Around about this time, any number of club sides are getting new management teams in place.
For those that are continuing from last year, quite a few are in the process of commencing their strength and conditioning programmes over the winter, while at the same time county teams have all gone back into pre-season preparation.
Some years back after winning an All-Ireland title, Dublin manager Jim Gavin was asked about how his side would retain their title the following year. He made the point that some teams were already hard at work preparing for the following season, so in that respect Dublin were already behind some of their competitors. At the time, it was greeted with a few sniggers, but as time has gone on, it looks now to be an extremely sharp point.
The efforts that county teams are willing to go to are now closely followed by the very best club teams. Indeed, some club sides will surpass the odd county in terms of what they can collectively bring.
A closer look at the teams in the Ulster Club finals this weekend will show that this level of achievement does not come by accident.
Down's Kilcoo and Naomh Conaill of Donegal are in the Senior final, while the Intermediate final will be contested by Galbally of Tyrone and Monaghan side Magheracloone.
While Kilcoo are much more road-tested than Naomh Conaill, there are reasons for this.
For the last number of years, their strength and conditioning work has been overseen by Ollie Cummings. A colleague in journalism asks in jest if anyone involved in strength and conditioning can ever be described as anything but 'highly-rated', but Cummings - who will be doing the same function for the Derry seniors now under Rory Gallagher - is rated as perhaps one of the best in Ireland, if not further afield.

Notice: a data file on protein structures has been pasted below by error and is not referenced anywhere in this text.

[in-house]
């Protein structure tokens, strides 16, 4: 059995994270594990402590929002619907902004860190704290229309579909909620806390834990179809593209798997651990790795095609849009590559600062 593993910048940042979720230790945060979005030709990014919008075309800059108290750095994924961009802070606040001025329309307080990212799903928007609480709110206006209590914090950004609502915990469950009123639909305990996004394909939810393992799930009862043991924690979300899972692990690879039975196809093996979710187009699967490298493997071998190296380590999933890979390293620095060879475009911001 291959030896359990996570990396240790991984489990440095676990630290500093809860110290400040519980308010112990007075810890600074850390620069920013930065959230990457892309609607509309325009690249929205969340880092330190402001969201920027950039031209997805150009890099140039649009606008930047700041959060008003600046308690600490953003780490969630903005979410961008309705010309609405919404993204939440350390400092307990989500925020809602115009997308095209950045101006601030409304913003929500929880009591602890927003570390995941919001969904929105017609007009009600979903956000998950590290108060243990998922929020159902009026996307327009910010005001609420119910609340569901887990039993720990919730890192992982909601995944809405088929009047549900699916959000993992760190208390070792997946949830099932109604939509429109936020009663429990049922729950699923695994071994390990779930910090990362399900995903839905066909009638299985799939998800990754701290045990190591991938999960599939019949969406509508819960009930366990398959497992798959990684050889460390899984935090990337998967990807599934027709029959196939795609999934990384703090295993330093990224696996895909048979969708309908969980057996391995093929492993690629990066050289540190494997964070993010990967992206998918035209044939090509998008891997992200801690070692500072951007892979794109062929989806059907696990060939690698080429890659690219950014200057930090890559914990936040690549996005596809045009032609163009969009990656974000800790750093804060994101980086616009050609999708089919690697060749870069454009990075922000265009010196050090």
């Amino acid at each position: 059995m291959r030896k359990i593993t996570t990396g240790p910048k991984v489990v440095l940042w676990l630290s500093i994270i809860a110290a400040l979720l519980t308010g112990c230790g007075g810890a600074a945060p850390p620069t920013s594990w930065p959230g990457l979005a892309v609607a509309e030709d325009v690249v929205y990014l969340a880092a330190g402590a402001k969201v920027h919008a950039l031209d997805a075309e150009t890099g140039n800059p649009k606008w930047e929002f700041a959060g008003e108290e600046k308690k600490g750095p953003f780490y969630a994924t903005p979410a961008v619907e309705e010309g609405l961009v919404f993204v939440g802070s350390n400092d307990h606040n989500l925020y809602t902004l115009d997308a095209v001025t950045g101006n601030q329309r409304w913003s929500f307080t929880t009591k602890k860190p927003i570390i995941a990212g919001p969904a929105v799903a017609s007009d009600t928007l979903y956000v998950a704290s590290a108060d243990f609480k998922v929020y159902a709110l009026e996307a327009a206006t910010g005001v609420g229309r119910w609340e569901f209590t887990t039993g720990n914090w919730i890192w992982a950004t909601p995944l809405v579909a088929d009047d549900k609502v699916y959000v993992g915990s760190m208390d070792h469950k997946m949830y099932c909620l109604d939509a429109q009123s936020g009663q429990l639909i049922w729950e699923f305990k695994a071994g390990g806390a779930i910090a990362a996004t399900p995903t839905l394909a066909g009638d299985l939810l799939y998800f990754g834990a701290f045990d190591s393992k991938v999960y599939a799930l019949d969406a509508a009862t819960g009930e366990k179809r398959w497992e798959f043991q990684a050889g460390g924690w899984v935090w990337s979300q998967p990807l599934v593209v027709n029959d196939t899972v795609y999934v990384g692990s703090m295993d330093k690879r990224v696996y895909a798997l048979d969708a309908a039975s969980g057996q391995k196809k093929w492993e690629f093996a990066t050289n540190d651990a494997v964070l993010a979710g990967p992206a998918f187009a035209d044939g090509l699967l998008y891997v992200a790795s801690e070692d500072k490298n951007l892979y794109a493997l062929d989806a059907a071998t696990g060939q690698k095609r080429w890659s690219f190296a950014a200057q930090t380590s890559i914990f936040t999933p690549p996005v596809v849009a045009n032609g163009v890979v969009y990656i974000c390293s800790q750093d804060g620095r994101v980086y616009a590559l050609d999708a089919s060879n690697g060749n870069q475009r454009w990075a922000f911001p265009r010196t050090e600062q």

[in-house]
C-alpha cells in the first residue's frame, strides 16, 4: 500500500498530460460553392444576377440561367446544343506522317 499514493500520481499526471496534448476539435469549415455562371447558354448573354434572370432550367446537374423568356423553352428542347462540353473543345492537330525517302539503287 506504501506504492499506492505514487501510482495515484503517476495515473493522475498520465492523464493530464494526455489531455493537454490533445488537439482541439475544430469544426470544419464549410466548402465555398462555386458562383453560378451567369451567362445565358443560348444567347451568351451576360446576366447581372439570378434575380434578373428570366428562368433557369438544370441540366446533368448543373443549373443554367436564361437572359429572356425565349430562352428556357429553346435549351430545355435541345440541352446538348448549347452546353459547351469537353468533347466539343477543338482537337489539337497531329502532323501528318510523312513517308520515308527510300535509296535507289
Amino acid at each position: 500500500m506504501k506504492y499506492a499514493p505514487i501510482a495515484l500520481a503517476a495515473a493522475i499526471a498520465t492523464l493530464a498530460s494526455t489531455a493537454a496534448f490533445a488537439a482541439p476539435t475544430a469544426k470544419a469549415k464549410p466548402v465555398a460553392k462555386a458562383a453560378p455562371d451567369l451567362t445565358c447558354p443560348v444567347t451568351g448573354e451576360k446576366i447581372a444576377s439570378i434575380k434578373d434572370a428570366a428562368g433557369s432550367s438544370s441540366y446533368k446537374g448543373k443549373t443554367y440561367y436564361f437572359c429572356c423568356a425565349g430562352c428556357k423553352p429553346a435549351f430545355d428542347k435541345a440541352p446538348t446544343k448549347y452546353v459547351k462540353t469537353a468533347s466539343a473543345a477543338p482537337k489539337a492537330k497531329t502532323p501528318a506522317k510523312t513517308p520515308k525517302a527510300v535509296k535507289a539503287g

On the sideline, they have Mickey Moran. His record is astonishing, from bringing Omagh St Enda's to a Tyrone title in 1988, to coaching the Derry side that won the All-Ireland in 1993, right through to his modern successes with Slaughtneil.
Not only that, but he is assisted by Conleith Gilligan who, quite apart from his own record as a player in this competition with Ballinderry, has extensive experience coaching with Derrytresk and Coalisland as well as dipping in with Naomh Conaill for a season. They also have Paul Devlin of Ballinascreen in the coaching ticket.
Now, take a look at what they have inside the white lines.
Their own captain Conor Laverty has spent the last several years working as the GAA Promotions Officer in Trinity College, Dublin. Try to imagine how many times he has conducted training sessions there alone, quite apart from the work he does with underage teams in the club.
Last year, Derry thought enough of him to bring him in to beef up their coaching team as they approached the Championship.
That came off the back of a period working with St Michael's Enniskillen. With his coaching, they achieved MacRory and Hogan Cups.
And when this run ends for him, it will be straight into coaching with Monaghan.
Naomh Conaill are a club synonymous with coaching, given it is the club of Jim McGuinness, one of the most innovative coaches that Gaelic football has ever seen.
So much of that coaching has been passed down the food chain to their present manager Martin Regan, who deserves great credit for having stuck at it for the last five years, bookending that spell with two Championships.
Within Galbally, the current selector Kevin Kelly was instrumental in bringing through the nucleus of the current senior team, winning 'A' grade Championships all through their underage careers.
They are backed up by incredible facilities and when it comes to the muscle side of things, former Tyrone, New York and Fermanagh player Aidan McCarron has been embedded in their set-up.
The great outlier this weekend is Magheracloone.
For the last two decades they have been a senior club in Monaghan. But last year they suffered two misfortunes. They were relegated to Intermediate, but the real tragedy was how their pitch collapsed after old mine shafts deep underground collapsed and their club rooms were split in half by the ground falling in beneath their feet.